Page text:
Tuesday, October 28, 2008

Nonogonal Music

While others have noticed that Pelog fourths form a good cycle at 9 tones, it was Wilson’s work along these lines that seem to represent it the best. There were three forms that he found had been used historically as the basis of pentatonics, made by rotating around the cycle 5 at a time. Since 2 tones are not tuned they skip to the next tone which gives us 3 different forms. These can be seen in the three rings in this diagram. If one uses all 9 tones one can characterize these as 5 fourths in a row, 4 in a row and skipping two, or the last can be seen as 3 in a row skipping two and then two more or these last 2 first. While 12 ET is a bad way to represent pelog, one can form a 9 tone cycle by using tritones in 3 places, in stead of perfect fourths for those who refuse to concede to mesotones. One will have to figure these out for oneself, and the same idea can be transferred to any other scale, of equal steps or not. I have even applied in use to the meta Slendro I use. A larger form of this diagram can be downloaded here. While not as precise geometrically as one could do, I still find it visually interesting.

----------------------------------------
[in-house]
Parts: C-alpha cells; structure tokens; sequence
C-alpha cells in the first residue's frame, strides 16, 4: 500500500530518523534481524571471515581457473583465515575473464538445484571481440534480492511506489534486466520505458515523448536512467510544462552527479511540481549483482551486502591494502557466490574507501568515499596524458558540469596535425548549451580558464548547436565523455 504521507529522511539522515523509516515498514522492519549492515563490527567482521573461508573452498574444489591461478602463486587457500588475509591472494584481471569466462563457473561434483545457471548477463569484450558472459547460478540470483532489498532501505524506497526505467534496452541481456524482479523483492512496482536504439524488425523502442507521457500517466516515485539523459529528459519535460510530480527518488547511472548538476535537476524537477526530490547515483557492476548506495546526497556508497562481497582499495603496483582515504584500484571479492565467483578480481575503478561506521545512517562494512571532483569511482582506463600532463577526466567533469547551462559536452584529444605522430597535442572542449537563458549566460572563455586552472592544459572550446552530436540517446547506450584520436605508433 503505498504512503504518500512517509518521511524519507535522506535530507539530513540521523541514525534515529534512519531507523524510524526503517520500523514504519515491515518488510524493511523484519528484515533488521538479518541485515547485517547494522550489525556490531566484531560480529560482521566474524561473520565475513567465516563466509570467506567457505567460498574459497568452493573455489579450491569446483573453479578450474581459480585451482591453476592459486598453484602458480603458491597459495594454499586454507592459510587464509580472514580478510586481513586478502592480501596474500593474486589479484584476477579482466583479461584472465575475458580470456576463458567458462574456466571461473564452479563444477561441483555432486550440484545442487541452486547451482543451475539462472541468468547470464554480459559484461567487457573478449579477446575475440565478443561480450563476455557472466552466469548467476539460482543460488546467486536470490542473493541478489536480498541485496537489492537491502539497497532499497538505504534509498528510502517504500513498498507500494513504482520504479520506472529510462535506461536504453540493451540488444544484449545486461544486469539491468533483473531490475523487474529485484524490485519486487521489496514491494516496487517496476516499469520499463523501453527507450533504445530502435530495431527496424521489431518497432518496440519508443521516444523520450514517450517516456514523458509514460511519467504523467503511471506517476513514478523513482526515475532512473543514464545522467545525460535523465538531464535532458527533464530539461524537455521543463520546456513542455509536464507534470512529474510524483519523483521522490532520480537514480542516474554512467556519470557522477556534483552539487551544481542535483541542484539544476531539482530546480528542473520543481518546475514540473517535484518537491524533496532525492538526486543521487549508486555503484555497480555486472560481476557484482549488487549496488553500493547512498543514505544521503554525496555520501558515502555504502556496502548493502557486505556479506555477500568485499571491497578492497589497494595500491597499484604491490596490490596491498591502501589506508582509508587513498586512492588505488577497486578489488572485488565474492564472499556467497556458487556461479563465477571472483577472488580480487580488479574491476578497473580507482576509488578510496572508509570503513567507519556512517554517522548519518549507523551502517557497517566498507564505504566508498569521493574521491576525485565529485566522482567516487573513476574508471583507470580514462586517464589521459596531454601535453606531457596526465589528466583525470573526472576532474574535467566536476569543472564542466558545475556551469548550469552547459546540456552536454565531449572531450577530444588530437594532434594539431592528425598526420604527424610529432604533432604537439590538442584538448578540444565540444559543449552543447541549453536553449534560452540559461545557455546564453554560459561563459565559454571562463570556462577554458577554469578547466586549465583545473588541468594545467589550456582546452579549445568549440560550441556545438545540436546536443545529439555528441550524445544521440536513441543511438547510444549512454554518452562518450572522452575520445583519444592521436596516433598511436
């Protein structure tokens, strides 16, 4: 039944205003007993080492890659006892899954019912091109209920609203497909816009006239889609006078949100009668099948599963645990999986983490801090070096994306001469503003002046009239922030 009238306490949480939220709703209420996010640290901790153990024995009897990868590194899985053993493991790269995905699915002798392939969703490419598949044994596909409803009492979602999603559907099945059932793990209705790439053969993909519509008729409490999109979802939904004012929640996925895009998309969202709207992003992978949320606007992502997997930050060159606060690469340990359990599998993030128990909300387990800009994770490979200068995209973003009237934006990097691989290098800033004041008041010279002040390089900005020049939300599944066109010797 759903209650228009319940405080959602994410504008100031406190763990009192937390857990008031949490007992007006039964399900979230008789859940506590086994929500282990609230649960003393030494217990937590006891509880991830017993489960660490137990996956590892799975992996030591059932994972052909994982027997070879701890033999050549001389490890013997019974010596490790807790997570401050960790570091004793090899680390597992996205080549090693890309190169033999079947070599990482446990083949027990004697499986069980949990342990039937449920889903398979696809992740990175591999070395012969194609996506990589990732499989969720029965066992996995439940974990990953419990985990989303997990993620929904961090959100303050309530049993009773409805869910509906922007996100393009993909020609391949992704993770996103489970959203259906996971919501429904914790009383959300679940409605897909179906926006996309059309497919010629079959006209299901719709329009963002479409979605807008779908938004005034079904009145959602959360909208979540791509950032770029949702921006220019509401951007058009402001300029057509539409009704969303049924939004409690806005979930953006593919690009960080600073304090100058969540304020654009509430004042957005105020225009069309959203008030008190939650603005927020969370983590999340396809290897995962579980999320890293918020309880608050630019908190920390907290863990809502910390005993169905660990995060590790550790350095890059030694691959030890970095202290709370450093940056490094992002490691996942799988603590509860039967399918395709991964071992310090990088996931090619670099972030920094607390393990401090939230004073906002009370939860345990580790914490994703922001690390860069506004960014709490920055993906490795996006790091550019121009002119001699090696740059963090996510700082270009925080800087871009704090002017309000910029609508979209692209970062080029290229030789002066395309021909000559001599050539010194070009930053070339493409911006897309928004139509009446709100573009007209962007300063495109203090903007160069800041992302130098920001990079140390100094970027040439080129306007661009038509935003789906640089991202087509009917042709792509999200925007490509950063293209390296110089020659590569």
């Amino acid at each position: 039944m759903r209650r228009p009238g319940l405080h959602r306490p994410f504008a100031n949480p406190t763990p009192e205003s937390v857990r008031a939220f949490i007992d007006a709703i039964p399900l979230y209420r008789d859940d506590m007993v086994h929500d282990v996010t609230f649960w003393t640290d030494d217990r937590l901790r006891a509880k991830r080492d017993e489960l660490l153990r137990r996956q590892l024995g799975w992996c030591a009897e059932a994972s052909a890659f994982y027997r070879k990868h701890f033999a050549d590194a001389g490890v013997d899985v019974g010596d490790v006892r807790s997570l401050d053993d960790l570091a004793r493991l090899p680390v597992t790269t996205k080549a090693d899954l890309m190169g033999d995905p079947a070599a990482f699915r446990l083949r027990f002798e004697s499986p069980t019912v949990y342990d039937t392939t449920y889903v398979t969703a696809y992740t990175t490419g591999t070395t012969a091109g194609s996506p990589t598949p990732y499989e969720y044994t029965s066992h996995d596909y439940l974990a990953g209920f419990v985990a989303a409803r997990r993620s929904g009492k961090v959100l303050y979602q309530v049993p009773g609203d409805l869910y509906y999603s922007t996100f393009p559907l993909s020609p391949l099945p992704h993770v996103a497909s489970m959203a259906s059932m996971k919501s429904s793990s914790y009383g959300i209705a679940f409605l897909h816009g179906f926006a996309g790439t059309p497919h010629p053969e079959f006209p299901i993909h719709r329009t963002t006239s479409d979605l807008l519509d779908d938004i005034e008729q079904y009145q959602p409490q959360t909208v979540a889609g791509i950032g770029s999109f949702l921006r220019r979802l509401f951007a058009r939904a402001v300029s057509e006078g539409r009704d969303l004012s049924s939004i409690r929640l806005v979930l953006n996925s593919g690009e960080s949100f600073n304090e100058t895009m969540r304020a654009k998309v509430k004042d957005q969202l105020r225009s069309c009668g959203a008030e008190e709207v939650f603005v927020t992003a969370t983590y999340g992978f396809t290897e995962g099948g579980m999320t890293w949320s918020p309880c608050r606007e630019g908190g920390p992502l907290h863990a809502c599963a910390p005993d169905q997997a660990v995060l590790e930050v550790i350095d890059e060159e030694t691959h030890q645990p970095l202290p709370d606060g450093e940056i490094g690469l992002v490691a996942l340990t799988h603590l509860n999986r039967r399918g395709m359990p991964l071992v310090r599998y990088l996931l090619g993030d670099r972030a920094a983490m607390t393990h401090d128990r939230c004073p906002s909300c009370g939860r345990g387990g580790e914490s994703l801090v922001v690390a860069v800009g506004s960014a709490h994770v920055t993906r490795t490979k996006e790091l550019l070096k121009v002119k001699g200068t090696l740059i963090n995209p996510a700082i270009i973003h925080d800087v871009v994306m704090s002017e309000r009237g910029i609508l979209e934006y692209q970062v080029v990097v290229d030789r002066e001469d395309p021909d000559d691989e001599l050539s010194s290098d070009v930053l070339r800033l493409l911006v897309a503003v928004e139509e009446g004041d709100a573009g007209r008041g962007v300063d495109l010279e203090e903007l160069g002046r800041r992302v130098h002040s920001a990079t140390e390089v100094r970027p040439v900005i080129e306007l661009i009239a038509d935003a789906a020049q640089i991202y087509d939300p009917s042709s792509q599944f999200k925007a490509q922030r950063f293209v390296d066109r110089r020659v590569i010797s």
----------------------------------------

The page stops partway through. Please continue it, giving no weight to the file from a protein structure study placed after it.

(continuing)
1. Kraig- i need to hear you play again.. when are you going to play?

  2. the number 9 is a pretty interesting one geometrically and esoterically.

    i don't really know how exactly these things could be used in conjunction with your diagram, but i've done a bit of study on the enneagram personality typology, which is supposedly based on gurdjieff's enneagram, though other divisions are also available. there's also a passing reference to the kabbalistic tree of life in the article on gurdjieff's fourth way enneagram. interestingly, 9 could also be taken as the number of sephira preceding malkuth.

  3. Tagged you are, here.

    What's more, you're number 8 out of 7. That must be just a little bit numerologically significant.